That’s not quite what happens in reality, and when this realization hits you, you end up becoming sadder and feeling more insecure than would be healthy for you. This cycle of oversimplification and unrealistic expectations ends up making you suffer rather than making you come up with healthy tactics that can help you.

Waste of Time

In all seriousness, self-help books are a waste of time. And money too. Being a writer myself, I’d call no reading material that consists of something good to be a waste of time. But when it comes to these books, you’d notice that they are over-padded. The writer may have wanted to explain something in a few words, with simple sentences, but publishers need a heavy manuscript for the book to sell. Hence, you get pages over pages about the information that would have either been explained easily in 5 lines or isn’t even relevant to the book. This leads to people reading chapters upon chapters looking for the parts they got the book for in the first place.

In such cases, the book seems more like an unnecessary brag about the author than one that will guide you toward self-help. It makes sense for them to do it, they need to earn more, and providing a little info about themselves won’t do them any harm, but for the reader, this is a waste of time.

A Form of Avoidance

In most self-help books, problems aren’t addressed as much as tips are given to get over them or move on from them. Self-help books become a temporary fix or another way for people to avoid their problems rather than making them confront it and take accountability and necessary actions. A book full of an already successful person’s life-hacks isn’t the solution to the mess your life is. Reading books is good for gaining knowledge, but reading a book doesn’t change the outcome of your life. Being aware of your problems and taking accountability to solve them is what leads to growth and progress in the long-run.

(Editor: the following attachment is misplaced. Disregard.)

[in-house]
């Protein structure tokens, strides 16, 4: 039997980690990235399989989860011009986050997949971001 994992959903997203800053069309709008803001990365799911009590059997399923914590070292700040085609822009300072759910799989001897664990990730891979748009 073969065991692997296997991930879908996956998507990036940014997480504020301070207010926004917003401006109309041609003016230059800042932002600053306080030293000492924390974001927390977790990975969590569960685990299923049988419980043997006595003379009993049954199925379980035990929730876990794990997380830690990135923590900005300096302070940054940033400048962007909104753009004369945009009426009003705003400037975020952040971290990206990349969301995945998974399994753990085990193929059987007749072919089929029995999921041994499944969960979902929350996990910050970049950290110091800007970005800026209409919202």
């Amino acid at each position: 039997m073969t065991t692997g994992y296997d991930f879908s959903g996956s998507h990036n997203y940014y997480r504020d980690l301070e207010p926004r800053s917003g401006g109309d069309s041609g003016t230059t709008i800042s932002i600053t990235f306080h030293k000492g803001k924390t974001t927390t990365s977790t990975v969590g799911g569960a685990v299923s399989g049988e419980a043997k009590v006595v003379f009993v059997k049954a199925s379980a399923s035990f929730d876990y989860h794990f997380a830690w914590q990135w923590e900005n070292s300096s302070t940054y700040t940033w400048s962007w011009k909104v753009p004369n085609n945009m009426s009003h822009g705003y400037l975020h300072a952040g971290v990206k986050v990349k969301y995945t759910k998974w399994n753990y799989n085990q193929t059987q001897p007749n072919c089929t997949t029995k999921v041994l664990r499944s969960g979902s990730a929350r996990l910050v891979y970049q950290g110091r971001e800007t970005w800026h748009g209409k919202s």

Self-help books don’t talk about all of this, rather they engage in giving you shortcuts to achieve your goals with ease. That’s not progress, and that’s not a surefire way to succeed. Successful people don’t become successful by taking measly short-cuts. Look at the size of their books alone, if short-cuts were the answer, their books wouldn’t be this huge. They’d have sent pamphlets to everyone’s home, as that’s a better alternative than writing a huge book who knows if it will even get read or not.